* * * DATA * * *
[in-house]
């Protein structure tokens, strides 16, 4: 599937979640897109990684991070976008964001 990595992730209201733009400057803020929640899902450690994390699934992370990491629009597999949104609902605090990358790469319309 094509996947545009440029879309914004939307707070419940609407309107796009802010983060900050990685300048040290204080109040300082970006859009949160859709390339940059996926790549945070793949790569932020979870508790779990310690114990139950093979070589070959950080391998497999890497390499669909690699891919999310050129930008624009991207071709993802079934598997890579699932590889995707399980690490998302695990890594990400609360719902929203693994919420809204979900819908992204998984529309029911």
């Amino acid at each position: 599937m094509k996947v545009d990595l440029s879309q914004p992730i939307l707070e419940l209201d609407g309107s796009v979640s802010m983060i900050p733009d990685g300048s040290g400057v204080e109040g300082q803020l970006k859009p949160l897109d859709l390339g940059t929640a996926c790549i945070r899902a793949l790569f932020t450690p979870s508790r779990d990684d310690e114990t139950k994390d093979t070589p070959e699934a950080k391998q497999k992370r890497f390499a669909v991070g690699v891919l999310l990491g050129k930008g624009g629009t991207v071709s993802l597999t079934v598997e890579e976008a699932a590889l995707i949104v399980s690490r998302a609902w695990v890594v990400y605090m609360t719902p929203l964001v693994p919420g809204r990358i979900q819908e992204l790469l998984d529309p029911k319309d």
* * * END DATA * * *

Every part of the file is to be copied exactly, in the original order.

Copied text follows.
[in-house]
């Protein structure tokens, strides 16, 4: 599937979640897109990684991070976008964001 990595992730209201733009400057803020929640899902450690994390699934992370990491629009597999949104609902605090990358790469319309 094509996947545009440029879309914004939307707070419940609407309107796009802010983060900050990685300048040290204080109040300082970006859009949160859709390339940059996926790549945070793949790569932020979870508790779990310690114990139950093979070589070959950080391998497999890497390499669909690699891919999310050129930008624009991207071709993802079934598997890579699932590889995707399980690490998302695990890594990400609360719902929203693994919420809204979900819908992204998984529309029911």
């Amino acid at each position: 599937m094509k996947v545009d990595l440029s879309q914004p992730i939307l707070e419940l209201d609407g309107s796009v979640s802010m983060i900050p733009d990685g300048s040290g400057v204080e109040g300082q803020l970006k859009p949160l897109d859709l390339g940059t929640a996926c790549i945070r899902a793949l790569f932020t450690p979870s508790r779990d990684d310690e114990t139950k994390d093979t070589p070959e699934a950080k391998q497999k992370r890497f390499a669909v991070g690699v891919l999310l990491g050129k930008g624009g629009t991207v071709s993802l597999t079934v598997e890579e976008a699932a590889l995707i949104v399980s690490r998302a609902w695990v890594v990400y605090m609360t719902p929203l964001v693994p919420g809204r990358i979900q819908e992204l790469l998984d529309p029911k319309d």